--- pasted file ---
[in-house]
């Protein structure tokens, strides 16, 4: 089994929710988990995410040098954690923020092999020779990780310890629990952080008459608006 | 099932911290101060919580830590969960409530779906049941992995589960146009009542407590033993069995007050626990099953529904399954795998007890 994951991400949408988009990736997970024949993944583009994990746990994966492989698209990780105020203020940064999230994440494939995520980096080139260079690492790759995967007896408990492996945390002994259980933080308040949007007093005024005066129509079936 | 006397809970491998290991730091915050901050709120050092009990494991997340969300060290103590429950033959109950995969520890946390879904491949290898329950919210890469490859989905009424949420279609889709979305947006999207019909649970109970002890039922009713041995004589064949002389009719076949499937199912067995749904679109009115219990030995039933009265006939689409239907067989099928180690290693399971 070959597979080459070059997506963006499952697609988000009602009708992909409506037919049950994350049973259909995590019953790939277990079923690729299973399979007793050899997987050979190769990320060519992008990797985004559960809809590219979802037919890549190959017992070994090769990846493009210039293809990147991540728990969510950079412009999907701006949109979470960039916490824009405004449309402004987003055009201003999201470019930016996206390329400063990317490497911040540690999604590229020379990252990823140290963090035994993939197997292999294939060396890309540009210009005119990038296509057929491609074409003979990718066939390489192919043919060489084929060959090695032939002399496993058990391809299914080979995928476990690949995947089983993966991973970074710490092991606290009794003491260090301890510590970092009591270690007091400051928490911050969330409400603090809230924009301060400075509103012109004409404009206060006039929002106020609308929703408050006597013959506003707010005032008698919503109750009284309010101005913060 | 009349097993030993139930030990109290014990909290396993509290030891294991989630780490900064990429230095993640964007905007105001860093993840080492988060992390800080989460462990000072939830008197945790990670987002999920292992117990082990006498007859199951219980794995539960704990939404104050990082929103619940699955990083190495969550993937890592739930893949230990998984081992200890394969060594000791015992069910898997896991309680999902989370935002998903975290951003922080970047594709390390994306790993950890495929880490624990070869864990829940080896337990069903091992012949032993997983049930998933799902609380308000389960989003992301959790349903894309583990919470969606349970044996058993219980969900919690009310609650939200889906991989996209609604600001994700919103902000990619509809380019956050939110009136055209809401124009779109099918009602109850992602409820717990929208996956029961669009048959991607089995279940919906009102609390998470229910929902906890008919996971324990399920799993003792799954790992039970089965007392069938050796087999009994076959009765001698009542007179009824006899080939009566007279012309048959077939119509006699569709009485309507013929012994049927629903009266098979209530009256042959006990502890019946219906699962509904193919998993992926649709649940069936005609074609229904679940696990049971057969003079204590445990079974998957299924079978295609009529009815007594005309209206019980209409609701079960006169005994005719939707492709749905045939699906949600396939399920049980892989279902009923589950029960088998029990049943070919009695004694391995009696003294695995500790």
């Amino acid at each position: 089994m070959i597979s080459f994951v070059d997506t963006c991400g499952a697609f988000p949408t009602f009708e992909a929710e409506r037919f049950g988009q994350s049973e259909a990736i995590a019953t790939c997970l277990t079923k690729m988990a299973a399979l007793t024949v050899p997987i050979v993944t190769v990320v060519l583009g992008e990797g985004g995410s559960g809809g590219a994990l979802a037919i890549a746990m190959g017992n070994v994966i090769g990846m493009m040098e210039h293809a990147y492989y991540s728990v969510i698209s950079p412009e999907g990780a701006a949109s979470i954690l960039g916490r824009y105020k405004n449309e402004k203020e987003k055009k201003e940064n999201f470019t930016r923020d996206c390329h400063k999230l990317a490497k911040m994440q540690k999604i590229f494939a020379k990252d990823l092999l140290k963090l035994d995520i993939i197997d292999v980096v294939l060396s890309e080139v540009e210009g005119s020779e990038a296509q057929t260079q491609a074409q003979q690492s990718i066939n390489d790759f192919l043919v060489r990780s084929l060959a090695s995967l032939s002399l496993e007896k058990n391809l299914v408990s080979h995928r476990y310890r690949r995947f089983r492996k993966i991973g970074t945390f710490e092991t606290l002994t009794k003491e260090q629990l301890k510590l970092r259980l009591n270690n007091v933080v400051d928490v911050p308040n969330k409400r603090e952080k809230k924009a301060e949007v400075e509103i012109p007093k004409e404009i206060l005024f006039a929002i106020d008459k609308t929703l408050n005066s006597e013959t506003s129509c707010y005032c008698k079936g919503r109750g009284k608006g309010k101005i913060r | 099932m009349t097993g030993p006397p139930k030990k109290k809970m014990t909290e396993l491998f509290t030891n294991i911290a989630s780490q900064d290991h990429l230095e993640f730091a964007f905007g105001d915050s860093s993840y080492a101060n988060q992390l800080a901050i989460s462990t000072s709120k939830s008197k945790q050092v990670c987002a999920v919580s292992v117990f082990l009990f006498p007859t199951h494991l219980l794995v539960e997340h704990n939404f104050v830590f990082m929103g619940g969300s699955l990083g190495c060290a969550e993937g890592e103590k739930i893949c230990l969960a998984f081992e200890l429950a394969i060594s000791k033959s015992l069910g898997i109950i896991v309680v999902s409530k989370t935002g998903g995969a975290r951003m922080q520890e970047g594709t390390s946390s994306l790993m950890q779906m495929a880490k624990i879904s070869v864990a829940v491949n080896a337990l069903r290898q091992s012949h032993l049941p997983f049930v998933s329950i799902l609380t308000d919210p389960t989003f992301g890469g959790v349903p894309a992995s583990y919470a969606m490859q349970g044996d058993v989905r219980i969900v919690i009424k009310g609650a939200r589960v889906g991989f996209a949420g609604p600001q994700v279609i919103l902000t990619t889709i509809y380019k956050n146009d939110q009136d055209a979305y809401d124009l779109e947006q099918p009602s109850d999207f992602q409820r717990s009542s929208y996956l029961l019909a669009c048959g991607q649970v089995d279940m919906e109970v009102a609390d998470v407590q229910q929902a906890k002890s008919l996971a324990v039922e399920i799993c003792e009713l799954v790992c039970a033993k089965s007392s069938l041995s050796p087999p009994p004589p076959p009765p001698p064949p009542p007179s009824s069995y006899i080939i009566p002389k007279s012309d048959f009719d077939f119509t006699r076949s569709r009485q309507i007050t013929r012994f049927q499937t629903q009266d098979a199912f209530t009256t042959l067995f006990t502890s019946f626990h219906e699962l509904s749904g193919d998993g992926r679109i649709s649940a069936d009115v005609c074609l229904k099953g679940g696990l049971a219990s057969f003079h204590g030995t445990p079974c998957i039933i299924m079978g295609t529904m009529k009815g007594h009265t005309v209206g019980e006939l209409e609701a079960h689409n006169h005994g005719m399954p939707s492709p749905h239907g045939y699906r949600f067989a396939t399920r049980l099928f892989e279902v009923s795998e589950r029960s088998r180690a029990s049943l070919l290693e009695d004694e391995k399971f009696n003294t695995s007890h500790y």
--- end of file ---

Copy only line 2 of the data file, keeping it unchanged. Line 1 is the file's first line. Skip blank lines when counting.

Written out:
């Protein structure tokens, strides 16, 4: 089994929710988990995410040098954690923020092999020779990780310890629990952080008459608006 | 099932911290101060919580830590969960409530779906049941992995589960146009009542407590033993069995007050626990099953529904399954795998007890 994951991400949408988009990736997970024949993944583009994990746990994966492989698209990780105020203020940064999230994440494939995520980096080139260079690492790759995967007896408990492996945390002994259980933080308040949007007093005024005066129509079936 | 006397809970491998290991730091915050901050709120050092009990494991997340969300060290103590429950033959109950995969520890946390879904491949290898329950919210890469490859989905009424949420279609889709979305947006999207019909649970109970002890039922009713041995004589064949002389009719076949499937199912067995749904679109009115219990030995039933009265006939689409239907067989099928180690290693399971 070959597979080459070059997506963006499952697609988000009602009708992909409506037919049950994350049973259909995590019953790939277990079923690729299973399979007793050899997987050979190769990320060519992008990797985004559960809809590219979802037919890549190959017992070994090769990846493009210039293809990147991540728990969510950079412009999907701006949109979470960039916490824009405004449309402004987003055009201003999201470019930016996206390329400063990317490497911040540690999604590229020379990252990823140290963090035994993939197997292999294939060396890309540009210009005119990038296509057929491609074409003979990718066939390489192919043919060489084929060959090695032939002399496993058990391809299914080979995928476990690949995947089983993966991973970074710490092991606290009794003491260090301890510590970092009591270690007091400051928490911050969330409400603090809230924009301060400075509103012109004409404009206060006039929002106020609308929703408050006597013959506003707010005032008698919503109750009284309010101005913060 | 009349097993030993139930030990109290014990909290396993509290030891294991989630780490900064990429230095993640964007905007105001860093993840080492988060992390800080989460462990000072939830008197945790990670987002999920292992117990082990006498007859199951219980794995539960704990939404104050990082929103619940699955990083190495969550993937890592739930893949230990998984081992200890394969060594000791015992069910898997896991309680999902989370935002998903975290951003922080970047594709390390994306790993950890495929880490624990070869864990829940080896337990069903091992012949032993997983049930998933799902609380308000389960989003992301959790349903894309583990919470969606349970044996058993219980969900919690009310609650939200889906991989996209609604600001994700919103902000990619509809380019956050939110009136055209809401124009779109099918009602109850992602409820717990929208996956029961669009048959991607089995279940919906009102609390998470229910929902906890008919996971324990399920799993003792799954790992039970089965007392069938050796087999009994076959009765001698009542007179009824006899080939009566007279012309048959077939119509006699569709009485309507013929012994049927629903009266098979209530009256042959006990502890019946219906699962509904193919998993992926649709649940069936005609074609229904679940696990049971057969003079204590445990079974998957299924079978295609009529009815007594005309209206019980209409609701079960006169005994005719939707492709749905045939699906949600396939399920049980892989279902009923589950029960088998029990049943070919009695004694391995009696003294695995500790």